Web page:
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Protecting Laguna Canyon

Editor,

Last week the Laguna Canyon Home Owners Association wrote a letter requesting answers to many questions.  Many questions have already been answered with countless studies, city reports and peer reviews.  Most were answered had any of the four officers of the organization attended three neighborhood meetings that started over three years ago.  Not one of them ever attempted to see what we were building or ever attempted to contact me.

The Indy did a great neutral article comparing the previously approved animal hospital and my artist live work project.

Most of their concerns are about this project opening up the flood gates to more development.  I could safely state that a project like this will not come around again due to the high costs of construction and restrictions on the codes.  The reason that this project is coming so close to fruition is that I and my partners Chris and Marcella Dornin, are willing to take lower returns on investment (for me it is a major investment loss) due to the benefit of the community. This project is truly a labor of love and important for our community.

I started the artist live work project as an “artist”, now I am considered a “developer”.  I can handle that new title as long as I know this is the only project I will build.

I stepped out of my comfort zone to build a studio and live space for myself.  I could not find anything in Laguna and found many other artists with the same situation.  There was a demand and if we could commune and work together we could share the burden of the cost to build.

The canyon is a special place and I take great pride in keeping its unique character and protecting our artist heritage.  I feel I have designed a great building with Horst that reflects the area and will help the degrading image of the canyon when visitors enter on Laguna Canyon Road.  It is a pristine place as long as you are not looking at the industrial buildings, many old and run down properties that line the east side of Laguna Canyon Road.

I did a lot of investigation of the proposed site before purchasing the property from Dr Hamil.  He mentioned point blank to his partner at the time when I was purchasing that he would not oppose an artist live work project, so I moved forward with the purchase.  He never asked size, scale or density;  why would he, he was about to cash out big time.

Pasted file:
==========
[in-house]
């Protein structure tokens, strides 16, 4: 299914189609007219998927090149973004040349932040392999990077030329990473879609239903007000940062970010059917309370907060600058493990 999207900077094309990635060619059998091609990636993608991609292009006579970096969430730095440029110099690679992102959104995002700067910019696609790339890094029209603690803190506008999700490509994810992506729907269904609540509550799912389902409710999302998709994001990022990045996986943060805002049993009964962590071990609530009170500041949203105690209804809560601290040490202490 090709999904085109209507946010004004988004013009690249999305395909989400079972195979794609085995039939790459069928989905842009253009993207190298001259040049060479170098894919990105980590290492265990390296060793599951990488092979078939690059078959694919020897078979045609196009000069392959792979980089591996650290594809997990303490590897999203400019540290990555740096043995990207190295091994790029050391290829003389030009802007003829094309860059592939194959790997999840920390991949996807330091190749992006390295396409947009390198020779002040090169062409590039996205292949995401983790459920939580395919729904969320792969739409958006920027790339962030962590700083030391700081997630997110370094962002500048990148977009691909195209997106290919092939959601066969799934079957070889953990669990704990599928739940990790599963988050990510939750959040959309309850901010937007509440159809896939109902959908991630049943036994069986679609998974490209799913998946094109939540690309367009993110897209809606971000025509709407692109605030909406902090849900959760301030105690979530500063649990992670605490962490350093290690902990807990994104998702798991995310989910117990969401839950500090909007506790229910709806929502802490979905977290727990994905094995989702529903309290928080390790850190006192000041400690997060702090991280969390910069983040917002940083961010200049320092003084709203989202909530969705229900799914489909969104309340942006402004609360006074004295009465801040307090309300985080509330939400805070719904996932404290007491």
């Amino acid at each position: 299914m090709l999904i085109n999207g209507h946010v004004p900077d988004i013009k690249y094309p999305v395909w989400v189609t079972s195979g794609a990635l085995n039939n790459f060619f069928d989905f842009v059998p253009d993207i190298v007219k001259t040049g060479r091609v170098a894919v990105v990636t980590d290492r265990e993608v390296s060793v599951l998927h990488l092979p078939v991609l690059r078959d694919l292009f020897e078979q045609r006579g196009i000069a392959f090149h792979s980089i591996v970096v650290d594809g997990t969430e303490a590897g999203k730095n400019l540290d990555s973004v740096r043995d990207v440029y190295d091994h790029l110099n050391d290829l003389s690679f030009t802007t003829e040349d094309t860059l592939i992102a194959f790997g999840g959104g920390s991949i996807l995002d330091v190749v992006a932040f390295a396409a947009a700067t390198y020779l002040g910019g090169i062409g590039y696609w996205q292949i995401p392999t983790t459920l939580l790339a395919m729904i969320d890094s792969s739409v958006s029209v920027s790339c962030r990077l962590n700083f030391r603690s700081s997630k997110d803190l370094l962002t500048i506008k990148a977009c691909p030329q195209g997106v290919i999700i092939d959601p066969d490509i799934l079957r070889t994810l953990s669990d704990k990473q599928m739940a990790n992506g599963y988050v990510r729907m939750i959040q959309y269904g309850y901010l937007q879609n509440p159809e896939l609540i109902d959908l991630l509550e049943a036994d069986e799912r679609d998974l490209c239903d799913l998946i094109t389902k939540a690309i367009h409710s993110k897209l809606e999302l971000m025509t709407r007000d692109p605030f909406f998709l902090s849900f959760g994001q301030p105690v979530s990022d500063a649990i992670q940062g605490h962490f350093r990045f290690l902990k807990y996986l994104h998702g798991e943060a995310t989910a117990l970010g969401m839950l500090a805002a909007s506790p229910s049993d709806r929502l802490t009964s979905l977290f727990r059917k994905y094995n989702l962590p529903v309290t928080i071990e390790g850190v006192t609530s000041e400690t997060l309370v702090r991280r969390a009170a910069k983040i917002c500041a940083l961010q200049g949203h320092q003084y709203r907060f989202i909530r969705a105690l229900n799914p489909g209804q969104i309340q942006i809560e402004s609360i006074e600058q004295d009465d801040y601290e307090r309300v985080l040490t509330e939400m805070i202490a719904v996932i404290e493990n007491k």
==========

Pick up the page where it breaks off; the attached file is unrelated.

The site is a unique property, as all the bordering parcels are commercial properties.  That was the main reason for purchasing, knowing that there were no immediate residential neighbors, other than the Sun Valley neighborhood that is further away than they would make it seem.

The market will weed out any development that does not fit our codes, if so it would have been built out by now if it made investment sense.  If another artist live work space is to be developed it would most likely come from other artists and not from large development companies that they are threatening.

The code that governs this project will only allow artists to live and work, it does not allow for apartments.  This code has been around for many years, a few incentives to reduce parking requirements and other minor incentives where changed.  There are no current landlords that would see these as incentives other than me that of which the project will be utilized to create my art.

There are no zoning changes as insinuated and no changing of the codes to fit this project other than a few incentives for parking.  The Indy did a great neutral reporting job showing how Dr Hamil and his neighbors are hypocrites.  Dr Hamil is the only one guilty of making a profit on this project, as he made money the day he sold me the land.  His neighbors that are part of the home owners association supported his project that was comparable in size, scale and traffic.  But I have to tell you, his building was ugly compared to mine!

Read the facts at the city; don’t let a few people scare you in believing that the canyon will change for the worst!  We have taken great care in developing this project to keep the canyon unique and welcoming to visitors.  Write letters to city council letting them know that you support sustainable living with economical and affordable housing.

Louis Longi, Laguna Beach

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